Tuesday, April 17, 2012

walking the ramparts

George Patton may have been correct.  Fixed fortifications are monuments to human stupidity.

That certainly was true of the early forts that guarded Nassau, capital of The Bahamas, in the mid-700s.  They simply were ineffective.

During the War of Independence, the fledgling American Navy seized the town.  After the Americans returned the city to the British, the Spanish invaded, and then the Americans took the city from them. 

When the Stars and Stripes and Bourbon banner were carted off, the  British decided enough was enough.

They built a new fort (Charlotte) at the top of what passes for a hill in The Bahamas,  Started in the 1790s and finished in the 1820s, it was designed to defend against Britain’s many enemies: Spain, the United States, and pirates. 

In an irony that would do justice to a Noel Coward play, the fort’s primary purpose shifted to deterring slave revolts.  The slaves of Haiti had just seized their freedom from France in history’s only successful slave revolt.

But the Caribbean slaveholders did not have crystal balls.  And many of them believed that their slaves would be the next to revolt.

So, the British garrisoned the fort.  First, with European soldiers who quickly died off.  And then with African slaves.  Slave soldiers are quite common in history.  But they made the slave masters a bit nervous.

The fort is an engineering marvel.  Most of it is underground -– hewn out of the limestone that forms the knoll on which it is built.  And ringed with cannons that could fire from any direction.

But no one ever came to fight.  Not the Americans.  Not the Spanish.  Not the pirates.  And no slave revolt.  It last saw duty in the First World War.  And now serves as a reminder of a time when men placed their security in limestone walls.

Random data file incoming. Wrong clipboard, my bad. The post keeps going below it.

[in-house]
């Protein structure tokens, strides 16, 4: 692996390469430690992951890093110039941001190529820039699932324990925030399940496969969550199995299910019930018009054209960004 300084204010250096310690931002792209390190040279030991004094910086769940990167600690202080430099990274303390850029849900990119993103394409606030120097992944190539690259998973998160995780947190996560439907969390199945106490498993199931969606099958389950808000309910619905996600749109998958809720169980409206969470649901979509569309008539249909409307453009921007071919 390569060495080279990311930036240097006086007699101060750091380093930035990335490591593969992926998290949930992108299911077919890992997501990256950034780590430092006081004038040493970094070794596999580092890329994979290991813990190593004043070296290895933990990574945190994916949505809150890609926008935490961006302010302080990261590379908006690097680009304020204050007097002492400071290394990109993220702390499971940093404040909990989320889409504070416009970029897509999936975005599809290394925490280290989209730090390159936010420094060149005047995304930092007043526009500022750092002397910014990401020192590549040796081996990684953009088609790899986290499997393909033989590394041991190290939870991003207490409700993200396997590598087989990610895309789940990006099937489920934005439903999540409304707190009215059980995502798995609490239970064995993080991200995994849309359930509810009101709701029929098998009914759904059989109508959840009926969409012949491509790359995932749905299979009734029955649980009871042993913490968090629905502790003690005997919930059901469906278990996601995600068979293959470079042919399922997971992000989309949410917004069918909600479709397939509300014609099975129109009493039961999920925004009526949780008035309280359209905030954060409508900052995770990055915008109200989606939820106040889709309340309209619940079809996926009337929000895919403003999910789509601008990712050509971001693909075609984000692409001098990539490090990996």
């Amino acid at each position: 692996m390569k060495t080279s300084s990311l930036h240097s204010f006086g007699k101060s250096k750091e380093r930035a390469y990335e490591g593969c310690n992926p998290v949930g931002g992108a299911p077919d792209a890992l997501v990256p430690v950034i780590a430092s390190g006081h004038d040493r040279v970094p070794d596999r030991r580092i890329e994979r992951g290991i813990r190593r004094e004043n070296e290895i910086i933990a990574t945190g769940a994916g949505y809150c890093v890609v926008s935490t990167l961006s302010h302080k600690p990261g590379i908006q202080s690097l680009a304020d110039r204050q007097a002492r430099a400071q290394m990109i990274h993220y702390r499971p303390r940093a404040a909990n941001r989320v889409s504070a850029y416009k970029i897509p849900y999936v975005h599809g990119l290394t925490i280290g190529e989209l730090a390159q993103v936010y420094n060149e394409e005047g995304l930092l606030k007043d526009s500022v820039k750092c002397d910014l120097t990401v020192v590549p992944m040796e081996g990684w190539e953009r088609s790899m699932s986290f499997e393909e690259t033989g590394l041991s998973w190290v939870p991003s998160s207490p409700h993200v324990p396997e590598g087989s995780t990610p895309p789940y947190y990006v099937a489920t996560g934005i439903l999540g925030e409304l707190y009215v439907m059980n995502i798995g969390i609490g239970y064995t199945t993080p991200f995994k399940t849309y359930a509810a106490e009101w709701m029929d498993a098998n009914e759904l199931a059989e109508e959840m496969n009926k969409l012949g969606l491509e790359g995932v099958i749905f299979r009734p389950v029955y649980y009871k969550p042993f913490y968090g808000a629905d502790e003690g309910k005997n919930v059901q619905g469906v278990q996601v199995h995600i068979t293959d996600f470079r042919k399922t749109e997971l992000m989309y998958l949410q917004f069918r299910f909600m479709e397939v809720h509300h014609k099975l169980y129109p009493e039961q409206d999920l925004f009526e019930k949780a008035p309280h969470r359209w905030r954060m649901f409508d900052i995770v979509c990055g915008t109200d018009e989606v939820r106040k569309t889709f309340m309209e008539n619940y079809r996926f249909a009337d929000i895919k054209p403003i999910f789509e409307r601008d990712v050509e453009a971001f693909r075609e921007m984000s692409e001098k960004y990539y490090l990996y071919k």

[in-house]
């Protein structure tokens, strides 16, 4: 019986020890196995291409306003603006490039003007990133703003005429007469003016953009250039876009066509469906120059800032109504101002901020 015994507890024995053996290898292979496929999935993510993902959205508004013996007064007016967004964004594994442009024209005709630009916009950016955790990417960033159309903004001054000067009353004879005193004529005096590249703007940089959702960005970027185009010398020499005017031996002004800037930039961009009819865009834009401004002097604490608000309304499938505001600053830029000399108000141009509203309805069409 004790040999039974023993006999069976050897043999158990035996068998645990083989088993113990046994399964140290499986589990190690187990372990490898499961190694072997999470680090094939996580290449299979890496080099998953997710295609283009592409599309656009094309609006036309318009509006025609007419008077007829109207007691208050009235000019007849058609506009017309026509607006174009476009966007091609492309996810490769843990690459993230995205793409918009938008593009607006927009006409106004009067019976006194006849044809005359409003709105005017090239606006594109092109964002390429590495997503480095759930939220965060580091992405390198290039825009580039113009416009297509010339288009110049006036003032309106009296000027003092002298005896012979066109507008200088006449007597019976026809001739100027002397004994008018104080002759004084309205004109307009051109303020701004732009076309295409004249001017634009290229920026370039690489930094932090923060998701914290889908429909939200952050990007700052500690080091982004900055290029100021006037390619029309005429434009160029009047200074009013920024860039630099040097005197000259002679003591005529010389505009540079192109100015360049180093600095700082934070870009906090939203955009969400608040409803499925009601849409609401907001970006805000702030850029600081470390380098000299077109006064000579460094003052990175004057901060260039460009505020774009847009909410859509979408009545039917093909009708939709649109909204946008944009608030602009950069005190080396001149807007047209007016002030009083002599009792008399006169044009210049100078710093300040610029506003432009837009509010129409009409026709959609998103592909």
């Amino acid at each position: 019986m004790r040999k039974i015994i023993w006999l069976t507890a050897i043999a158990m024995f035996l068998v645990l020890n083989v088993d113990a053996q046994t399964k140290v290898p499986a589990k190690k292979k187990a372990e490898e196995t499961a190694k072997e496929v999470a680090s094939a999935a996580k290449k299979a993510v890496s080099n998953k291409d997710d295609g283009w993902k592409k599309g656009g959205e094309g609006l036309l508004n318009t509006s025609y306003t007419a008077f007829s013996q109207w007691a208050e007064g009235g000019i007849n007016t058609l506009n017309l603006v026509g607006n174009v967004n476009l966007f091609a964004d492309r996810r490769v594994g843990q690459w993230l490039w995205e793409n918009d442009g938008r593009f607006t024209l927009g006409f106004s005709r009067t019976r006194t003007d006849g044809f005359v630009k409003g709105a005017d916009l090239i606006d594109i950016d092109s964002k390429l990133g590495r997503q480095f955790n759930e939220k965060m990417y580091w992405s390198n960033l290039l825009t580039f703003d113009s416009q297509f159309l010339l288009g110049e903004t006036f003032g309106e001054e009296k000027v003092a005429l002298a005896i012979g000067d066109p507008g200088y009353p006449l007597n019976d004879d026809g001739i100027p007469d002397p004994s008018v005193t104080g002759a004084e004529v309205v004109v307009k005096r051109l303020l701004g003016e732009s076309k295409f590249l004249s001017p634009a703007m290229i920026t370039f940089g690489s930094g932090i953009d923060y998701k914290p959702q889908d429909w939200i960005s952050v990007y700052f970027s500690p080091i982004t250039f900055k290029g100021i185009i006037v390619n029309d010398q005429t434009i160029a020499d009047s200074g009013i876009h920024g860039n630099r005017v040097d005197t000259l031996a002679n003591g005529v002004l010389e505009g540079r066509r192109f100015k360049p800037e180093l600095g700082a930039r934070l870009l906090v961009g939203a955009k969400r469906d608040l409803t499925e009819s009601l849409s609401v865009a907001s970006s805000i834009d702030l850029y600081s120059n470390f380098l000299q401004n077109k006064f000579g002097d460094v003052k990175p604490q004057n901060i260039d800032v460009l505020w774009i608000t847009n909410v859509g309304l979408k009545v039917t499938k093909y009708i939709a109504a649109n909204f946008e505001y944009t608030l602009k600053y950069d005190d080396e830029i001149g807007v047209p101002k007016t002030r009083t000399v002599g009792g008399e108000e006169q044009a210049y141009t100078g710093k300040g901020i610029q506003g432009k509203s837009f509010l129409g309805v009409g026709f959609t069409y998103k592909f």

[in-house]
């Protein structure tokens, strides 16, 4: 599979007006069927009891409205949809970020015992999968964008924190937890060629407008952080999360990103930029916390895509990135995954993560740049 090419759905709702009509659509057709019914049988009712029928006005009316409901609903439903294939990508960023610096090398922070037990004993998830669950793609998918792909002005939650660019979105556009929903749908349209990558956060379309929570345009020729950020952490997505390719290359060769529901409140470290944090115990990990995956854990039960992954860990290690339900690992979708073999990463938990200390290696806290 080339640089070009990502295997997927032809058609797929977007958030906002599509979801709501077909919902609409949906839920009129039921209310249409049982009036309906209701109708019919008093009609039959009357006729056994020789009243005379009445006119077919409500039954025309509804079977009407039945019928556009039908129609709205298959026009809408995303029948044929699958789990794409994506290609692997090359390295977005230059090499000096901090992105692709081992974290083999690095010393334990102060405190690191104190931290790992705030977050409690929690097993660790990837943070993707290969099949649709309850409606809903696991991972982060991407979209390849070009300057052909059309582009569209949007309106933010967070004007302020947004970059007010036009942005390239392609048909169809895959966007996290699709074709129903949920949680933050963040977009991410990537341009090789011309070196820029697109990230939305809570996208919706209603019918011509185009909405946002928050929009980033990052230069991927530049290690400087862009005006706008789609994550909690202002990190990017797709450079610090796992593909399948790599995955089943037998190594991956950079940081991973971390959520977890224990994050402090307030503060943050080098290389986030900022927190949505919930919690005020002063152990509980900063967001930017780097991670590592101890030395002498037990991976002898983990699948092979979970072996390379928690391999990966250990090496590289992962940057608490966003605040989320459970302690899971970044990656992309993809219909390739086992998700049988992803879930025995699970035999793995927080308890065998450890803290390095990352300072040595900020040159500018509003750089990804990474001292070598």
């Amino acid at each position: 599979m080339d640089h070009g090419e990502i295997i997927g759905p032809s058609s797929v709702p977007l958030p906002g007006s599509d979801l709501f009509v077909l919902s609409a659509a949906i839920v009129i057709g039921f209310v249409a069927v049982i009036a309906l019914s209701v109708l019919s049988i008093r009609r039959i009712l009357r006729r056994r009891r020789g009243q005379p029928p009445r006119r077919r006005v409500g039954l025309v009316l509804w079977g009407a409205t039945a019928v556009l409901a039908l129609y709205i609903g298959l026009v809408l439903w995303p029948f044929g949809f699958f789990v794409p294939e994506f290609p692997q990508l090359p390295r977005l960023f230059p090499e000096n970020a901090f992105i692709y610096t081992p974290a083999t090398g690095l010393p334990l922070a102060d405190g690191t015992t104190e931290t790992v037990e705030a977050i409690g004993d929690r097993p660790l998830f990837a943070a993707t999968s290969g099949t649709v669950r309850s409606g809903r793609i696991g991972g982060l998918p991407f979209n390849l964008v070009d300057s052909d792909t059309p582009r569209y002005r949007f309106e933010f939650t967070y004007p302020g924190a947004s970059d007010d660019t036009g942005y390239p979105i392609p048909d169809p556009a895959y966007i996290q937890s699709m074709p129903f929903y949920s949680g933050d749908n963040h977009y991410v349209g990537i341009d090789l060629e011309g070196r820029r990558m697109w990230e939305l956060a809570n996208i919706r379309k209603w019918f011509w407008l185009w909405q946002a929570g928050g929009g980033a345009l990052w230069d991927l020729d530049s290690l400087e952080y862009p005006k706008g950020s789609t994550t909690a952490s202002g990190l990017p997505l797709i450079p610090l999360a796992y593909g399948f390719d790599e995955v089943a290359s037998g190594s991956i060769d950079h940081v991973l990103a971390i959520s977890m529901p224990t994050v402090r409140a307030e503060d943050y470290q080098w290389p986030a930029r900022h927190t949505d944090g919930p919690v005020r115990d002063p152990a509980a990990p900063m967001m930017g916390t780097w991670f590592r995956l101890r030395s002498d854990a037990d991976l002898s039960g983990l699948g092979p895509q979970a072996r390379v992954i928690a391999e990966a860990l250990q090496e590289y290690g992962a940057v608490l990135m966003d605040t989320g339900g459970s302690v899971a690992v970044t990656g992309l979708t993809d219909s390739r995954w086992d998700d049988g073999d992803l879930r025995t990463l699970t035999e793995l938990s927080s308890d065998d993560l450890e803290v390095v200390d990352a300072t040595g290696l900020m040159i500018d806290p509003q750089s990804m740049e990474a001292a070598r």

But Nassau is more than old forts.  When we docked, there were five other ships in port. Foreign soldiers may not have invaded The Bahamas lately, but plenty of foreign tourists did this morning.

I have spent enough in the pastel shop fronts of Bay Street to know that it offers little more than what can be purchased at your neighborhood Import Plaza.  I wanted to see some of the sights I had not seen.

So, I headed up the hill to Government House -- the official residence of the Queen’s Governor General.  One of those buildings that looks far older than it is.  It looks like Tara, but is barely a hundred years old.

Statues of Columbus are scattered throughout the Caribbean.  The one in front of Government House captures The Admiral looking far more like a Civil War Cavalier than the discoverer of The Bahamas.  (His first land fall was on one of  the islands in the chain.  No one knows which for certain.)

But this woman is far more emblematic of modern professional women in the Caribbean.  The suit is feminine and powerful.

On my walk over to the fort, I walked by several houses in this state.  They are good reminders that The Bahamas are a delightful place to live.  But hurricanes keep it far from paradise.

And now we are off to The Azores.  Arriving in another seven days. 

Plenty of time to relax.


Andean said...

What a great outfit on the woman pictured! You captured her femininity indeed.

Mcotton said...

Enjoyed the pictures and the history lesson.

Steve Cotton said...

You can always count on a bit of history from this correspondent.

Steve Cotton said...

She reminded me of Dame Eugenia Charles.